You say that cetaceans are one of the only animals in captivity which do not out-live their wild counterparts….. do you not think there is a reason for this?

  13. Sam_orca permalink
    July 22, 2010 8:35 am

    And Tim, your question about the AI with regards to the breeding programme… I am not entirely sure what you mean by your question, but I think this may help with your answer (?) ……

    SeaWorld have an arrangement with other parks (and I think, specifically one in Japan) where they exchange the semen of their breeding bulls in an attempt to increase the gene pool within the captive orca populations.

    I think the whole problem may stem from the fact that a) they want to speed up the reproduction rates (it’s important to remember that in the wild, there is usually a three year gap between one calf and the next pregnancy!) and b) originally, there were a lot more females taken from the wild as they were smaller and considered more docile so males were initially limited. Not to mention the fact that these animals weren’t doing too well and they were stressed in their captive environment – animals don’t tend to mate or breed when they are stressed.

  14. Peggy permalink
    July 23, 2010 6:28 am

    I listened to this broadcast on NPR and found it very interesting. I was disturbed however, to hear the behavior of Tilikum described as “psychotic”. This definition would include evidence of sensory hallucinations. ( from the DSM IV/summarized: ” The major symptom of these disorders is psychosis, or delusions and hallucinations. Delusions are false beliefs that significantly hinder a person’s ability to function.”) This diagnosis would be fairly impossible to determine in this or any wild animal. As well, hearing this on the radio, I felt, did a disservice to those human individuals who do suffer from psychosis, as they are not necessarily inclined to behave in such an aggressive manner as did this whale. I believe that Post Traumatic Stress Disorder is a better diagnostic fit for this mammal. ( from DSM, summarized:” Those with the best prognosis include situations where the traumatic event was acute or occurred only one time (e.g., car accident) rather than chronic, or , or on-going trauma”).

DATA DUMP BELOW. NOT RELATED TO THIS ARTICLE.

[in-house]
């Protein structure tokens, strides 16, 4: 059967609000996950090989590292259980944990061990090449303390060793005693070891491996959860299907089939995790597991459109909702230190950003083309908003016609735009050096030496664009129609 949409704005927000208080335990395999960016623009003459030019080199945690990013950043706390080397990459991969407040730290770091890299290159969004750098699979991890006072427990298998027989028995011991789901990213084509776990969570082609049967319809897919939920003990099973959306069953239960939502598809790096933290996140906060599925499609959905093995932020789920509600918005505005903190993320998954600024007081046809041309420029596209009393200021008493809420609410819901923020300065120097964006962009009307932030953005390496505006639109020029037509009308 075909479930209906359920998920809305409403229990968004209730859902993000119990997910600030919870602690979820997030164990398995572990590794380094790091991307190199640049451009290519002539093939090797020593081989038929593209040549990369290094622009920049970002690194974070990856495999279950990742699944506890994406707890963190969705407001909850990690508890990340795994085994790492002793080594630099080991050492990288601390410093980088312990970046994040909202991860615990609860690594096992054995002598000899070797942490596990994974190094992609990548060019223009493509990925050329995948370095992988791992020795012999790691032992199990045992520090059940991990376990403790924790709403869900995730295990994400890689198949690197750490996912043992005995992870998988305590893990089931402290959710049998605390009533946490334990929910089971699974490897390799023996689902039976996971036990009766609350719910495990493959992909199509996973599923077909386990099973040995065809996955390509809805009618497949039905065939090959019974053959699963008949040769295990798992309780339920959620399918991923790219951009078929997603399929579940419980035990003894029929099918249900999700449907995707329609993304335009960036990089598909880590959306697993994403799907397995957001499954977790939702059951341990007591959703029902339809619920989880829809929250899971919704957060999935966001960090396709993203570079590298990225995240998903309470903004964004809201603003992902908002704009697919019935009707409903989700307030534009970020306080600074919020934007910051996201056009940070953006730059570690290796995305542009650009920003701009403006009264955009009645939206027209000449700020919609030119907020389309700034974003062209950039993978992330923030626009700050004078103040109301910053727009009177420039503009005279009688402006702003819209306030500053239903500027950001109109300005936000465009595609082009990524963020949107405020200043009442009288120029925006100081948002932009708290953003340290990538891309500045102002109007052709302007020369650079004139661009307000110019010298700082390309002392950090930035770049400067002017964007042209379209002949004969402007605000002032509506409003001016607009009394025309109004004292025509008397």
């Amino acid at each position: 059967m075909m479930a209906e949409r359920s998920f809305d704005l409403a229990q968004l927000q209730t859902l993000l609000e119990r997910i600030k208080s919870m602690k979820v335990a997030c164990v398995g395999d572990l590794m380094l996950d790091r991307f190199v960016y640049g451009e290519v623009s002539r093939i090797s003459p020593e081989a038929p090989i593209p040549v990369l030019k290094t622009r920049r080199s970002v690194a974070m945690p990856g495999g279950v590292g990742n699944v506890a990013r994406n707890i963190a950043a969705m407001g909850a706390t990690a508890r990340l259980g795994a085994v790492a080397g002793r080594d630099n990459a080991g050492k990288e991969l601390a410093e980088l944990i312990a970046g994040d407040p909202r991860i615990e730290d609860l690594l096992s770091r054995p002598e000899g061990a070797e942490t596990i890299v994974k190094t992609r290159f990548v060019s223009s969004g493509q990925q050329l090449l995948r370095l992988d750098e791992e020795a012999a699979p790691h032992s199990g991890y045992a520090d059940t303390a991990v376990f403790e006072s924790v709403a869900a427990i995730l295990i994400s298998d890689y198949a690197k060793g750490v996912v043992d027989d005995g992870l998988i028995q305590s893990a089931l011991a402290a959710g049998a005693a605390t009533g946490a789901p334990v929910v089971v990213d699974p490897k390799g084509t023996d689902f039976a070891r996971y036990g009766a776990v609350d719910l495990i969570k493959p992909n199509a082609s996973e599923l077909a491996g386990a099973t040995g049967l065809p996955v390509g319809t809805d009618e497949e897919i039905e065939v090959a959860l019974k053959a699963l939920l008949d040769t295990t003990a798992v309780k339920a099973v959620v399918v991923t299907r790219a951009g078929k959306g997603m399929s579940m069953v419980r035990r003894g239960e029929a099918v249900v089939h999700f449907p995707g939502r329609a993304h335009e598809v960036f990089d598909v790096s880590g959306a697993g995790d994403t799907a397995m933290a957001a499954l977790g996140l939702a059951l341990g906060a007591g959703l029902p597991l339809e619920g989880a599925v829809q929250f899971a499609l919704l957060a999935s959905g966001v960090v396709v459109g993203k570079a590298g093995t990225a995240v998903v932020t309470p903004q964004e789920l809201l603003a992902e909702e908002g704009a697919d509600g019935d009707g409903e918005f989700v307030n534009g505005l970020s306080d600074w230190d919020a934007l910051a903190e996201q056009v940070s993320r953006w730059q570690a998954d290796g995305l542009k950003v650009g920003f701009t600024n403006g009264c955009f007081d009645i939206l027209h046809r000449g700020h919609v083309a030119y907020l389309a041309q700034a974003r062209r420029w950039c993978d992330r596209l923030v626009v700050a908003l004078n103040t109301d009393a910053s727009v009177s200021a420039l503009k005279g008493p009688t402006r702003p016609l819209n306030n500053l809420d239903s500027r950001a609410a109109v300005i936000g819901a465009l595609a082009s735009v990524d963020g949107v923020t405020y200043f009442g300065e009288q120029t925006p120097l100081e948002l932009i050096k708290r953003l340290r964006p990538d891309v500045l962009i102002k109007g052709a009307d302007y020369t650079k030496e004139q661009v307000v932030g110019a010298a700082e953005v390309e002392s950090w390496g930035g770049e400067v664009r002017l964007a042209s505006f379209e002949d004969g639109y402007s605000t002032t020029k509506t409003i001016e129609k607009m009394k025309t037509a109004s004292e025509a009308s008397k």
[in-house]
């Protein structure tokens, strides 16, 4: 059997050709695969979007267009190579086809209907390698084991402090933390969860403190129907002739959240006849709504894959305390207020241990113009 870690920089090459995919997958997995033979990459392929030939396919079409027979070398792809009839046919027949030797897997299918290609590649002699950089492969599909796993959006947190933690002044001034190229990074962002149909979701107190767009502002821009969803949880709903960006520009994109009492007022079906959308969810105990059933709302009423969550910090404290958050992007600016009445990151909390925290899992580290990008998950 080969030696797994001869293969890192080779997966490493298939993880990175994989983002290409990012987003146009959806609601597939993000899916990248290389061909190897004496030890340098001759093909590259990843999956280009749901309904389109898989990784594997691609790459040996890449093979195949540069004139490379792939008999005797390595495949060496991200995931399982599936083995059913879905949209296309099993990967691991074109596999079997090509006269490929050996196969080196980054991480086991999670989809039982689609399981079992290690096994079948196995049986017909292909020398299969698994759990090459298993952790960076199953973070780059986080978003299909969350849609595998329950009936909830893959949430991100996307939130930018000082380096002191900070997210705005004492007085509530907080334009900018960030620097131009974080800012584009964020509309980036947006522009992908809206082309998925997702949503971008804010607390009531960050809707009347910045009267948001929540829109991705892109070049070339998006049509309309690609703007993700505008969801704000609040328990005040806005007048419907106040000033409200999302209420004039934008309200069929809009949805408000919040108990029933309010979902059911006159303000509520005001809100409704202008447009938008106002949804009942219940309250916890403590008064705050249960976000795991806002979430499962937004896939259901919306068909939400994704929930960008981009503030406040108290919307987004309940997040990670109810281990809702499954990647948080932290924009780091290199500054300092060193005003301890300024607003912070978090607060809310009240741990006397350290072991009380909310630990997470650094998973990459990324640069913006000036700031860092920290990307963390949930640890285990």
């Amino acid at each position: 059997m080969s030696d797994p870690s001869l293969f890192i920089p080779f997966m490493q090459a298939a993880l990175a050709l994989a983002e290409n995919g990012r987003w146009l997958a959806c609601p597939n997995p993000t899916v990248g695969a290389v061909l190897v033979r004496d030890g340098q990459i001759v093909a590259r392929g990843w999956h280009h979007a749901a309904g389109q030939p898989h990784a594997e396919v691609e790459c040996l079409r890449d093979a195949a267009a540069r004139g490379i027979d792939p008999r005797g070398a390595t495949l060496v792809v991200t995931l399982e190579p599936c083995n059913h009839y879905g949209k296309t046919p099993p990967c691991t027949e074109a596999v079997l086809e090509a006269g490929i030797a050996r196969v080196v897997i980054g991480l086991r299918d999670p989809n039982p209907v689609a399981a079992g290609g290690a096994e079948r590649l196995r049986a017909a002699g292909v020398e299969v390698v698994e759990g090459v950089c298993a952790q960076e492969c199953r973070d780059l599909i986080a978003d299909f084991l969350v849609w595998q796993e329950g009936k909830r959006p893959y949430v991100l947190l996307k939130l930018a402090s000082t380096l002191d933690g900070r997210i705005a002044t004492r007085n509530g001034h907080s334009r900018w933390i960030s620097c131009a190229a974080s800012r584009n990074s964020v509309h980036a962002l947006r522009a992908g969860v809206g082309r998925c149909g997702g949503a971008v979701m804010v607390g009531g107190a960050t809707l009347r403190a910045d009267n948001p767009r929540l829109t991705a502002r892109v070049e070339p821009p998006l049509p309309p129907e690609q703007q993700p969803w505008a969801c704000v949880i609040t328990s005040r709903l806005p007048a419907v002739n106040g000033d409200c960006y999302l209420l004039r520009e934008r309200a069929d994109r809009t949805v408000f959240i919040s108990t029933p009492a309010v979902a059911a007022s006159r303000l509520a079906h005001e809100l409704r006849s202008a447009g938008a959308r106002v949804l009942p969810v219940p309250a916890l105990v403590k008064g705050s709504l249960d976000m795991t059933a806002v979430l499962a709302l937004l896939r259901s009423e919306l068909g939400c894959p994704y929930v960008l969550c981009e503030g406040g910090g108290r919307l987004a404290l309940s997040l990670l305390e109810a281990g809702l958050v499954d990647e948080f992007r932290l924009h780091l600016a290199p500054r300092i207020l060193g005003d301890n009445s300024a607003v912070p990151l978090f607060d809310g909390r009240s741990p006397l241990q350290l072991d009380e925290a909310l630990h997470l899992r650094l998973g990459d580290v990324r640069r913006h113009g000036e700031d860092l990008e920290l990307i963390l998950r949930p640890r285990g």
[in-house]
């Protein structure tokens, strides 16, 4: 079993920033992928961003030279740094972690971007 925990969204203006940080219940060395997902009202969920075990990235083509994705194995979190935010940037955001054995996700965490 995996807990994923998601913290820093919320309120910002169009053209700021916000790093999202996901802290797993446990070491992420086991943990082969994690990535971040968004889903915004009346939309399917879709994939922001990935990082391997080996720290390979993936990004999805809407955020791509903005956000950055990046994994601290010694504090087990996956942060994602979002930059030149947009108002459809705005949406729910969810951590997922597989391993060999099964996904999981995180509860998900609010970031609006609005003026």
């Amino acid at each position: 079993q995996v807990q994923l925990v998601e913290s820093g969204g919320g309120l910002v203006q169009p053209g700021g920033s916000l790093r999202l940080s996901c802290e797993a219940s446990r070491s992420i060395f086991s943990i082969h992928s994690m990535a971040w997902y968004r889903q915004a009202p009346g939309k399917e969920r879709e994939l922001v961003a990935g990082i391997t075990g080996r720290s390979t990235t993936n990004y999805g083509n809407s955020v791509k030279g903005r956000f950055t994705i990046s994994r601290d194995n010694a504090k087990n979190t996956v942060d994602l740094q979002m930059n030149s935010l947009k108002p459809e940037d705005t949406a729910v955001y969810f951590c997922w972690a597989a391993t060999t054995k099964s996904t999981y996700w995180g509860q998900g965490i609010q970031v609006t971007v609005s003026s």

This great whale has suffered from being taken from his natural home, removed from his natural cultural connections, confined in limited environments, and exposed to aggressive behavior between the mbrs of his “family” on numerous occasions. I suggest that PTSD would be a better term to use when describing the possible reasons for the behavior of Tilikum.

  15. Jeff permalink
    July 23, 2010 11:54 am

    A lot of those are accidents. These people are working with the killer whales all the time. They get within inches of them when training them. Accidents happen. Killer whales aren’t going to be gentle 24/7 and depending on their mood, sometimes they may be over excited. And they touch them all the time. And just to let you know, that chart is not complete. There have been tons of accidents and I’m sure every single park has had them. That chart is just naming the absolute major ones at certain parks. A lot of parks that have held orcas in the past aren’t even on their. There have also been many incidents with other cetaceans also…bottlenose dolphins, lags, belugas, etc. Why are we only talking killer whales when killer whales are equal to any other captive cetacean?

    You cannot compare the accidents between captive and wild animals. Won’t work. In your case, its just another excuse. And see Peggy, you noticed it, Ken Balcomb is uneducated when it comes to captive animals. Tim though seems to have a problem with that.

  16. Sam_orca permalink
    July 23, 2010 1:37 pm

    By calling these incidents “accidents” Jeff, you are basically saying that you can guarantee 100% that you know the intentions of these animals – is this true, or am I mistaken?

    • Jeff permalink
      July 24, 2010 6:19 pm